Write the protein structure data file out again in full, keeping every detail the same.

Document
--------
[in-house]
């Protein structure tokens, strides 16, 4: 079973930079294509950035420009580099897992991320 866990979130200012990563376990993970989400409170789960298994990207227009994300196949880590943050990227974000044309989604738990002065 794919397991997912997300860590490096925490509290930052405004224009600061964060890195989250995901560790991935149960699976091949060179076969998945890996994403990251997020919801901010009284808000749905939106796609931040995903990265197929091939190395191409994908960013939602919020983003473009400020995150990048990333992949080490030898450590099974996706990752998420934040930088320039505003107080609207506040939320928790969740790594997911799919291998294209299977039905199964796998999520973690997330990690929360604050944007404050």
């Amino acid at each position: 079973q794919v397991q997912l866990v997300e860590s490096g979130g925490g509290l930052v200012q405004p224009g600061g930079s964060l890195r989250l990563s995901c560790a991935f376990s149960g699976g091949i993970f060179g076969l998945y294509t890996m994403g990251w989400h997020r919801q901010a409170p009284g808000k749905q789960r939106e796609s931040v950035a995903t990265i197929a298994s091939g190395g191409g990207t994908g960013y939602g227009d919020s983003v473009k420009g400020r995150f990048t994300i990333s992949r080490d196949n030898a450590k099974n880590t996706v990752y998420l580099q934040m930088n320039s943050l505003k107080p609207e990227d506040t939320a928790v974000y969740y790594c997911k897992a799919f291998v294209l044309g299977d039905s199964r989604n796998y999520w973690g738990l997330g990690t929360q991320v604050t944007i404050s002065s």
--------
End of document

[in-house]
């Protein structure tokens, strides 16, 4: 079973930079294509950035420009580099897992991320 866990979130200012990563376990993970989400409170789960298994990207227009994300196949880590943050990227974000044309989604738990002065 794919397991997912997300860590490096925490509290930052405004224009600061964060890195989250995901560790991935149960699976091949060179076969998945890996994403990251997020919801901010009284808000749905939106796609931040995903990265197929091939190395191409994908960013939602919020983003473009400020995150990048990333992949080490030898450590099974996706990752998420934040930088320039505003107080609207506040939320928790969740790594997911799919291998294209299977039905199964796998999520973690997330990690929360604050944007404050």
């Amino acid at each position: 079973q794919v397991q997912l866990v997300e860590s490096g979130g925490g509290l930052v200012q405004p224009g600061g930079s964060l890195r989250l990563s995901c560790a991935f376990s149960g699976g091949i993970f060179g076969l998945y294509t890996m994403g990251w989400h997020r919801q901010a409170p009284g808000k749905q789960r939106e796609s931040v950035a995903t990265i197929a298994s091939g190395g191409g990207t994908g960013y939602g227009d919020s983003v473009k420009g400020r995150f990048t994300i990333s992949r080490d196949n030898a450590k099974n880590t996706v990752y998420l580099q934040m930088n320039s943050l505003k107080p609207e990227d506040t939320a928790v974000y969740y790594c997911k897992a799919f291998v294209l044309g299977d039905s199964r989604n796998y999520w973690g738990l997330g990690t929360q991320v604050t944007i404050s002065s």